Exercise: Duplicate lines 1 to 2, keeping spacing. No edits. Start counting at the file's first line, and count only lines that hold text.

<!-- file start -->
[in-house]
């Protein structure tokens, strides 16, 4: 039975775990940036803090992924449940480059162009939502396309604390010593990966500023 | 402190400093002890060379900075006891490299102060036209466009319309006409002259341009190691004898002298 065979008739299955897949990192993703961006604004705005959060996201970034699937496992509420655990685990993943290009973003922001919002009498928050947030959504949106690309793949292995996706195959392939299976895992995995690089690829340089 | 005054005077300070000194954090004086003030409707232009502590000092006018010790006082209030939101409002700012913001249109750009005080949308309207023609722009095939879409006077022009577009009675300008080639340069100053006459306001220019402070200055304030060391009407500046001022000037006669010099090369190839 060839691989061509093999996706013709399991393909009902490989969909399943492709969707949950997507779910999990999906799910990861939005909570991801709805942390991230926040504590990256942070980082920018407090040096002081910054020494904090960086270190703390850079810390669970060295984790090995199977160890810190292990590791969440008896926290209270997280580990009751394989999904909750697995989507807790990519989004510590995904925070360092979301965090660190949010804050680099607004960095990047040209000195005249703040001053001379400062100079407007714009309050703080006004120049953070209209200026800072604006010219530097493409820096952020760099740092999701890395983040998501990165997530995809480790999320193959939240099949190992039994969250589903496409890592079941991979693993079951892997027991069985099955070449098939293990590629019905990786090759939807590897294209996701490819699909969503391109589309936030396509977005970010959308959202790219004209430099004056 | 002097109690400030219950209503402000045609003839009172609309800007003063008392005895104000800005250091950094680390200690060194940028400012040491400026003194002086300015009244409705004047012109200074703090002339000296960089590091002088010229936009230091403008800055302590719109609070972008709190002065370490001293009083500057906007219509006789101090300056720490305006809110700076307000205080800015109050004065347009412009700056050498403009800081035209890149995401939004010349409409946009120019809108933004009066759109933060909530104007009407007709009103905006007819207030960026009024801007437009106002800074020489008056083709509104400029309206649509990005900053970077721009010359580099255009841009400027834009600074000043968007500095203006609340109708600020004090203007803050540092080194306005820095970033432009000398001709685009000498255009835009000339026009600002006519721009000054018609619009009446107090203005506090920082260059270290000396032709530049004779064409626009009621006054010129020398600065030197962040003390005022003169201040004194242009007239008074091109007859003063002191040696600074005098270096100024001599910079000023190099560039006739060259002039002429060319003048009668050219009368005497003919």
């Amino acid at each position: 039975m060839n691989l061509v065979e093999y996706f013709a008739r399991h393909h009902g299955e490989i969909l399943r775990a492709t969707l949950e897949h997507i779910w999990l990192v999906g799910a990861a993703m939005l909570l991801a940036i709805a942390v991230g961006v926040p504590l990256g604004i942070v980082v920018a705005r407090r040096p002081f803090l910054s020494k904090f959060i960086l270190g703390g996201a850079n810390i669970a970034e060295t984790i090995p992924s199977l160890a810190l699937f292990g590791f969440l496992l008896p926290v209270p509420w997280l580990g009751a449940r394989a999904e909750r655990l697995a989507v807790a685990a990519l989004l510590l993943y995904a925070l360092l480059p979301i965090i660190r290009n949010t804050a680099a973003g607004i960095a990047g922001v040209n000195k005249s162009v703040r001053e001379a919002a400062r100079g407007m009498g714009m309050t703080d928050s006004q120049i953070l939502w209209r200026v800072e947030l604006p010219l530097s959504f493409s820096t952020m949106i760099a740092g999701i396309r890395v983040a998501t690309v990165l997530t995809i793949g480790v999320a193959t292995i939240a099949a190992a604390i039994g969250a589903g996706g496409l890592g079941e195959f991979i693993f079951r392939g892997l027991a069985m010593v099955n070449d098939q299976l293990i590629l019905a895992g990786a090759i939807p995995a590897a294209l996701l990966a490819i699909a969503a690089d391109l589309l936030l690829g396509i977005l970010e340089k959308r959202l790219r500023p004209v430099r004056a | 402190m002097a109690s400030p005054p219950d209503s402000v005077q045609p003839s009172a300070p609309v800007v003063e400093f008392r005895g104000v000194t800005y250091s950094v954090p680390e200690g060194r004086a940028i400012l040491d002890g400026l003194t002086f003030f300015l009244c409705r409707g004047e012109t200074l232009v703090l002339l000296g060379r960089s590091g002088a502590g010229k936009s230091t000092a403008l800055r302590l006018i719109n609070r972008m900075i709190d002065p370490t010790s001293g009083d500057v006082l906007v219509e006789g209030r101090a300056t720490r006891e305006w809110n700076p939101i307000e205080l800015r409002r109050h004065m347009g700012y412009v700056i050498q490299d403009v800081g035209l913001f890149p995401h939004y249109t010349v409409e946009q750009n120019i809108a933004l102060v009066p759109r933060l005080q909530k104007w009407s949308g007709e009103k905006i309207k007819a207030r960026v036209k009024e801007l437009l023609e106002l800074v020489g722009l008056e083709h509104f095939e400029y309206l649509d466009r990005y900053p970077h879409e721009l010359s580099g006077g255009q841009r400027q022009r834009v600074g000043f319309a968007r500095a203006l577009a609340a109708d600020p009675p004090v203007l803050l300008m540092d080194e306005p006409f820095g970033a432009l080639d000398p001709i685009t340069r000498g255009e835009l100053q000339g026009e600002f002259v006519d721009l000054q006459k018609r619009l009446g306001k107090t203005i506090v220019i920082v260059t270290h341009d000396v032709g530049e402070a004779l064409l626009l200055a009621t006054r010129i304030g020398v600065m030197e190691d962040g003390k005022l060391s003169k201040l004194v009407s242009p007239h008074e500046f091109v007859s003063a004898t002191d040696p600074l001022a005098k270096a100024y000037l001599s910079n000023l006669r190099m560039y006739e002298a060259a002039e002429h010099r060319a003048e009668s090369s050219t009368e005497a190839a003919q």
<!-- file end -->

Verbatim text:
[in-house]
């Protein structure tokens, strides 16, 4: 039975775990940036803090992924449940480059162009939502396309604390010593990966500023 | 402190400093002890060379900075006891490299102060036209466009319309006409002259341009190691004898002298 065979008739299955897949990192993703961006604004705005959060996201970034699937496992509420655990685990993943290009973003922001919002009498928050947030959504949106690309793949292995996706195959392939299976895992995995690089690829340089 | 005054005077300070000194954090004086003030409707232009502590000092006018010790006082209030939101409002700012913001249109750009005080949308309207023609722009095939879409006077022009577009009675300008080639340069100053006459306001220019402070200055304030060391009407500046001022000037006669010099090369190839 060839691989061509093999996706013709399991393909009902490989969909399943492709969707949950997507779910999990999906799910990861939005909570991801709805942390991230926040504590990256942070980082920018407090040096002081910054020494904090960086270190703390850079810390669970060295984790090995199977160890810190292990590791969440008896926290209270997280580990009751394989999904909750697995989507807790990519989004510590995904925070360092979301965090660190949010804050680099607004960095990047040209000195005249703040001053001379400062100079407007714009309050703080006004120049953070209209200026800072604006010219530097493409820096952020760099740092999701890395983040998501990165997530995809480790999320193959939240099949190992039994969250589903496409890592079941991979693993079951892997027991069985099955070449098939293990590629019905990786090759939807590897294209996701490819699909969503391109589309936030396509977005970010959308959202790219004209430099004056 | 002097109690400030219950209503402000045609003839009172609309800007003063008392005895104000800005250091950094680390200690060194940028400012040491400026003194002086300015009244409705004047012109200074703090002339000296960089590091002088010229936009230091403008800055302590719109609070972008709190002065370490001293009083500057906007219509006789101090300056720490305006809110700076307000205080800015109050004065347009412009700056050498403009800081035209890149995401939004010349409409946009120019809108933004009066759109933060909530104007009407007709009103905006007819207030960026009024801007437009106002800074020489008056083709509104400029309206649509990005900053970077721009010359580099255009841009400027834009600074000043968007500095203006609340109708600020004090203007803050540092080194306005820095970033432009000398001709685009000498255009835009000339026009600002006519721009000054018609619009009446107090203005506090920082260059270290000396032709530049004779064409626009009621006054010129020398600065030197962040003390005022003169201040004194242009007239008074091109007859003063002191040696600074005098270096100024001599910079000023190099560039006739060259002039002429060319003048009668050219009368005497003919």